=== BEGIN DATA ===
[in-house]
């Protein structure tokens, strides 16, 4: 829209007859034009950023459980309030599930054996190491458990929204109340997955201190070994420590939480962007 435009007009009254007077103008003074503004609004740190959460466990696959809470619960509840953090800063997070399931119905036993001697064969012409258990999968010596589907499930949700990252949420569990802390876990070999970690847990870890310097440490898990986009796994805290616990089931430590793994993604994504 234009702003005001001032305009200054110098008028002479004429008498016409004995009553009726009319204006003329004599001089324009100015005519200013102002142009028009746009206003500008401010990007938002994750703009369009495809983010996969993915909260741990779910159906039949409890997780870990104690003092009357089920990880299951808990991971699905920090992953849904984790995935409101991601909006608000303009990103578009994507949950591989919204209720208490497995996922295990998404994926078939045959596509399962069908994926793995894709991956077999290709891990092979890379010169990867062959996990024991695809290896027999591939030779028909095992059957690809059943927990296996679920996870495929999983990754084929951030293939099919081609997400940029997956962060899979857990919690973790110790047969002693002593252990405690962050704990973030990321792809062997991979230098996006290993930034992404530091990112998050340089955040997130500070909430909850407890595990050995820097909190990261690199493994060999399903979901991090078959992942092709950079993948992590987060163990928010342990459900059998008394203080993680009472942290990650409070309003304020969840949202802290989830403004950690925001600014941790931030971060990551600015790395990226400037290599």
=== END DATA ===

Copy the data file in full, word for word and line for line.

[in-house]
């Protein structure tokens, strides 16, 4: 829209007859034009950023459980309030599930054996190491458990929204109340997955201190070994420590939480962007 435009007009009254007077103008003074503004609004740190959460466990696959809470619960509840953090800063997070399931119905036993001697064969012409258990999968010596589907499930949700990252949420569990802390876990070999970690847990870890310097440490898990986009796994805290616990089931430590793994993604994504 234009702003005001001032305009200054110098008028002479004429008498016409004995009553009726009319204006003329004599001089324009100015005519200013102002142009028009746009206003500008401010990007938002994750703009369009495809983010996969993915909260741990779910159906039949409890997780870990104690003092009357089920990880299951808990991971699905920090992953849904984790995935409101991601909006608000303009990103578009994507949950591989919204209720208490497995996922295990998404994926078939045959596509399962069908994926793995894709991956077999290709891990092979890379010169990867062959996990024991695809290896027999591939030779028909095992059957690809059943927990296996679920996870495929999983990754084929951030293939099919081609997400940029997956962060899979857990919690973790110790047969002693002593252990405690962050704990973030990321792809062997991979230098996006290993930034992404530091990112998050340089955040997130500070909430909850407890595990050995820097909190990261690199493994060999399903979901991090078959992942092709950079993948992590987060163990928010342990459900059998008394203080993680009472942290990650409070309003304020969840949202802290989830403004950690925001600014941790931030971060990551600015790395990226400037290599």